Based on the title alone, I knew I would enjoy this documentary. The documentary God Save My Shoes, directed and written by Julie Benasra, is about the history of women’s love affair with shoes. It touches on the psychological, physiological and sociological theories behind this attraction many of us seem to have for this oh so feminine accessory.
The last time I was at the McCord Museum, it was for the Grace Kelly exhibition, which really didn’t disappoint. It was with great pleasure that I returned yesterday for another culturally entertaining evening; the viewing of God Save My Shoes introduced to us by Cynthia Cooper.
The documentary featured big names such as Manolo Blahnik, Christian Louboutin, Fergie, Kelly Rowland, Dita Von Teese. It talks about shoe trends and functionality from the early 1700s to today and how the stiletto debuted after WWII. What was the most interesting to me was the why behind this common shoe addiction. Do women love shoes because men love the way it accentuates the female form or do women love shoes because they actually internalize the sexuality that the shoe represent? Is the stiletto the women’s version of the power tie? Or is it actually more symbolic of feminine oppression by its lack of practicality and the sexual objectification it triggers? Another theory as to why men and women love high heels is that our subconscious recognizes the arched foot as a sexual movement that is done when having an orgasm. Whichever side of the feminist fence you decide to be on when it comes to high heels, you cant help but be fascinated that this one accessory makes women all over the world feel such a way that even the recession couldn’t keep us from buying them. This 48 billion dollar industry shows no signs of slowing down.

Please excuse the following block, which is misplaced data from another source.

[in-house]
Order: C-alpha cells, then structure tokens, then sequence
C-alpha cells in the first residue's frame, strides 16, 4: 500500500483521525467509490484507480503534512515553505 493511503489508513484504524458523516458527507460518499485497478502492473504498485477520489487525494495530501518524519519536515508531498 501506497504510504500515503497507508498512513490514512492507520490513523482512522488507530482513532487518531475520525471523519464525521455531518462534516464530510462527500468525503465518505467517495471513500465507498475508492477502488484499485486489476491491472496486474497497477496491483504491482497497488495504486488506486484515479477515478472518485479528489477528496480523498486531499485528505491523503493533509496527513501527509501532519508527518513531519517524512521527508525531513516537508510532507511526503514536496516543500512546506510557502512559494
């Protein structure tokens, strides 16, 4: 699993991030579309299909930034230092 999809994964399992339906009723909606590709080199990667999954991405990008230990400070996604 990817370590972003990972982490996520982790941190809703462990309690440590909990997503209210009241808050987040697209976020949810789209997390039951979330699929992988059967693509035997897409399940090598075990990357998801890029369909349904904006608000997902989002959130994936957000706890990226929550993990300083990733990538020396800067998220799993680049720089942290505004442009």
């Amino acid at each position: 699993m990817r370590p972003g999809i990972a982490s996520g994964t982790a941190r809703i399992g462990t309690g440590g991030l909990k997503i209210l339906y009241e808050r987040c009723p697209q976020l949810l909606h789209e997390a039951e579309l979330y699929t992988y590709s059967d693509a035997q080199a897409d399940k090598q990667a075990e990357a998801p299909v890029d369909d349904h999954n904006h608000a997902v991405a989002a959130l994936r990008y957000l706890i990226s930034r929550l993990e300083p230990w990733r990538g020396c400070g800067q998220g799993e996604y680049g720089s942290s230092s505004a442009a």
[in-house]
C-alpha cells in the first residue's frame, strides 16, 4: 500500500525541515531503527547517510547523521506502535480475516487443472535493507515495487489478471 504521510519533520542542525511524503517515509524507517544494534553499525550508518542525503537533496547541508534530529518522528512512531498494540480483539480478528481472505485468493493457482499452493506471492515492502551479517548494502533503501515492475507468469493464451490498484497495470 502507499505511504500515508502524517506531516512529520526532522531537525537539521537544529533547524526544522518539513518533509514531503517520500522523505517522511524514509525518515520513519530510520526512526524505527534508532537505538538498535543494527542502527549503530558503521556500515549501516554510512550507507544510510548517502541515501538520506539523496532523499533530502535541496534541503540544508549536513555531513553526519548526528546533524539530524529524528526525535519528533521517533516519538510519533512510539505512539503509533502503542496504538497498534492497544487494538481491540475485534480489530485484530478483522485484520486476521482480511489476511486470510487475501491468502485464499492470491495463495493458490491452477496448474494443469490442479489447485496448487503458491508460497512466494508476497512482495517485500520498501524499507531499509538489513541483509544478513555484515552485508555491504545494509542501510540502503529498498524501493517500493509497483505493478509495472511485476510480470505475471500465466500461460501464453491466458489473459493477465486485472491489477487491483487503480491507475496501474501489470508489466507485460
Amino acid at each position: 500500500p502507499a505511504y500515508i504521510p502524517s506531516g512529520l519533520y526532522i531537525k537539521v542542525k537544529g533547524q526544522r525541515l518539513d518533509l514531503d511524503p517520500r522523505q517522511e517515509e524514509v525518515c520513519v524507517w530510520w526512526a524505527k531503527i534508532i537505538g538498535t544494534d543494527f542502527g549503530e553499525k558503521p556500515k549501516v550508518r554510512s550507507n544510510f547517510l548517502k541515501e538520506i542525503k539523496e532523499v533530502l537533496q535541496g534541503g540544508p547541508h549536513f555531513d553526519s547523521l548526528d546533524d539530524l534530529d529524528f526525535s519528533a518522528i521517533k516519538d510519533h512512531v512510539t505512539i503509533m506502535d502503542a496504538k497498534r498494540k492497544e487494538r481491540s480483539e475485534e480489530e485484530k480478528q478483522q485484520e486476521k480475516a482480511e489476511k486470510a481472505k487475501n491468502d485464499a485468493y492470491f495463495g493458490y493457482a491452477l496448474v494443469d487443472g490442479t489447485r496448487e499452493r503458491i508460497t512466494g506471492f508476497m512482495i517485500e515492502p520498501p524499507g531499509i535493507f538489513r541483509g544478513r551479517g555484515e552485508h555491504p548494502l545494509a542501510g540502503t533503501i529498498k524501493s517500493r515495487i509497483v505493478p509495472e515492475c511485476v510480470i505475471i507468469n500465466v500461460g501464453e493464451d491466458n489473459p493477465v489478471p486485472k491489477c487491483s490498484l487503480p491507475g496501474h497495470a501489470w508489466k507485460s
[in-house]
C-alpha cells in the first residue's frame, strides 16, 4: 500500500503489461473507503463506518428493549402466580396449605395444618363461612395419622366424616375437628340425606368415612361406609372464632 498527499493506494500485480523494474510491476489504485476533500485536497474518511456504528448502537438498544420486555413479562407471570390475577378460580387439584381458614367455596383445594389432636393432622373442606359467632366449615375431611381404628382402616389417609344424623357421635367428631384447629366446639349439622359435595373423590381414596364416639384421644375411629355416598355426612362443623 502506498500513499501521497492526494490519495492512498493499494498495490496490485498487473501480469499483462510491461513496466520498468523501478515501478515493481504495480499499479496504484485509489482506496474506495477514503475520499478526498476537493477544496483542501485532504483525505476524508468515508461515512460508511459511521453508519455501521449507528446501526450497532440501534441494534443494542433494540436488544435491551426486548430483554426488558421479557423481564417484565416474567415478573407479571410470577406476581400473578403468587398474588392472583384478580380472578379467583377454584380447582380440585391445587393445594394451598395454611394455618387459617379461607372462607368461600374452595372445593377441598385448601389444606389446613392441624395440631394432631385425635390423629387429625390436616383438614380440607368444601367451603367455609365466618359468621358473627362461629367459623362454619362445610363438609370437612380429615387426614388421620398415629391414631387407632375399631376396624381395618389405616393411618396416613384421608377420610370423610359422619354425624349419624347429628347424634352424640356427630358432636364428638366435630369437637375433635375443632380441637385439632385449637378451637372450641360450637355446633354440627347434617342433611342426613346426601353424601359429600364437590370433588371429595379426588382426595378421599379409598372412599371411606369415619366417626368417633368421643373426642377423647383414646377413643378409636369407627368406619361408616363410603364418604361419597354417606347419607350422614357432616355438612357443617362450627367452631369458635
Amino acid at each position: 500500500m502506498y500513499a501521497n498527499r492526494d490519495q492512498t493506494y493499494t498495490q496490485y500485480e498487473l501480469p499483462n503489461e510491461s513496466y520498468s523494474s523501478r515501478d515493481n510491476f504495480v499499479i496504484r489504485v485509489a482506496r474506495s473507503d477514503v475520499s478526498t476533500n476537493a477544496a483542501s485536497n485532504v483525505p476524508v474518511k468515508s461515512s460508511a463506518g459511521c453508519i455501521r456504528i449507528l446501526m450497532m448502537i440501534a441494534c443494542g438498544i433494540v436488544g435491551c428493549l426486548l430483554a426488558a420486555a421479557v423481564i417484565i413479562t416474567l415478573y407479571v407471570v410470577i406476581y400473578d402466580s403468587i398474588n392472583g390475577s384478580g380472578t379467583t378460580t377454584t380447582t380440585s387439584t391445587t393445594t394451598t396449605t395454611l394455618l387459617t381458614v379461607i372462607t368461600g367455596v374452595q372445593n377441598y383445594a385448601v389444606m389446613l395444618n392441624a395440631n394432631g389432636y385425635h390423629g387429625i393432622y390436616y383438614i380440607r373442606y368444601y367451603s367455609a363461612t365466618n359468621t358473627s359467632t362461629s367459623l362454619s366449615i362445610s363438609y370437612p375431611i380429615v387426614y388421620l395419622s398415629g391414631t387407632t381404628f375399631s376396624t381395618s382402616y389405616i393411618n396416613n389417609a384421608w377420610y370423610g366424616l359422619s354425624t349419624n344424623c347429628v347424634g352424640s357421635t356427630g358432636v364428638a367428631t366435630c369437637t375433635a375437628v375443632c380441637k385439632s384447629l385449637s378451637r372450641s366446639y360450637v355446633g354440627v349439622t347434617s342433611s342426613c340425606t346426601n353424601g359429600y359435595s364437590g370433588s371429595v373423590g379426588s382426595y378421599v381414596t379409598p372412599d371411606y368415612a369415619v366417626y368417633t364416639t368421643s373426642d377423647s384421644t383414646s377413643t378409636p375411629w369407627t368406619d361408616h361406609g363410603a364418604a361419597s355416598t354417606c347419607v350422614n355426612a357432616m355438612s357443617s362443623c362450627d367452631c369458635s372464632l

Personally, I love me a sexy pair of high heels. There is definitely something sexual about high heels but to me it is more about an ownership of one’s sexuality. As a feminist, when I wear my high heels the statement is more like “I can be feminine and sexual while still being strong and powerful” and “Anything you can do I can do better AND in heels.” I don’t believe that being equal to men mean we have to be (or look) like them, but I digress.
PS: In case you missed it, this viewing can be purchased or rented on Amazon